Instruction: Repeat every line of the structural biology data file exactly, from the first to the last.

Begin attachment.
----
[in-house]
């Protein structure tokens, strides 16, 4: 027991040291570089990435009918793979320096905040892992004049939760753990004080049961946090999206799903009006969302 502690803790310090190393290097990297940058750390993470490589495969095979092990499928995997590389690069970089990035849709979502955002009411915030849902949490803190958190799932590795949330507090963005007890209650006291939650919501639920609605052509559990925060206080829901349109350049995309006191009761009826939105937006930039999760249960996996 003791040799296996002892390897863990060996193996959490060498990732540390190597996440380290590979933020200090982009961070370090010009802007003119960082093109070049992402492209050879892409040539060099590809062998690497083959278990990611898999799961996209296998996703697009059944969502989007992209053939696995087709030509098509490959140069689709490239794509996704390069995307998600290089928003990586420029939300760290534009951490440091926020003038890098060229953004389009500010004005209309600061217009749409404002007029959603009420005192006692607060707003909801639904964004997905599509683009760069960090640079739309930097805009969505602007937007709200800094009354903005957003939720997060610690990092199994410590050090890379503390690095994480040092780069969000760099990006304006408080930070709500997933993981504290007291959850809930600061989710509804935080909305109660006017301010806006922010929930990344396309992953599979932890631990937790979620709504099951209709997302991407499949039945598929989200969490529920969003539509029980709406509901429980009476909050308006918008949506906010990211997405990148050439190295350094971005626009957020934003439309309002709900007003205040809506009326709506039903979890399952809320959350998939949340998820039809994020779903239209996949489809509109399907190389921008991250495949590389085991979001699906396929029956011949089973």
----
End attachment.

[in-house]
């Protein structure tokens, strides 16, 4: 027991040291570089990435009918793979320096905040892992004049939760753990004080049961946090999206799903009006969302 502690803790310090190393290097990297940058750390993470490589495969095979092990499928995997590389690069970089990035849709979502955002009411915030849902949490803190958190799932590795949330507090963005007890209650006291939650919501639920609605052509559990925060206080829901349109350049995309006191009761009826939105937006930039999760249960996996 003791040799296996002892390897863990060996193996959490060498990732540390190597996440380290590979933020200090982009961070370090010009802007003119960082093109070049992402492209050879892409040539060099590809062998690497083959278990990611898999799961996209296998996703697009059944969502989007992209053939696995087709030509098509490959140069689709490239794509996704390069995307998600290089928003990586420029939300760290534009951490440091926020003038890098060229953004389009500010004005209309600061217009749409404002007029959603009420005192006692607060707003909801639904964004997905599509683009760069960090640079739309930097805009969505602007937007709200800094009354903005957003939720997060610690990092199994410590050090890379503390690095994480040092780069969000760099990006304006408080930070709500997933993981504290007291959850809930600061989710509804935080909305109660006017301010806006922010929930990344396309992953599979932890631990937790979620709504099951209709997302991407499949039945598929989200969490529920969003539509029980709406509901429980009476909050308006918008949506906010990211997405990148050439190295350094971005626009957020934003439309309002709900007003205040809506009326709506039903979890399952809320959350998939949340998820039809994020779903239209996949489809509109399907190389921008991250495949590389085991979001699906396929029956011949089973």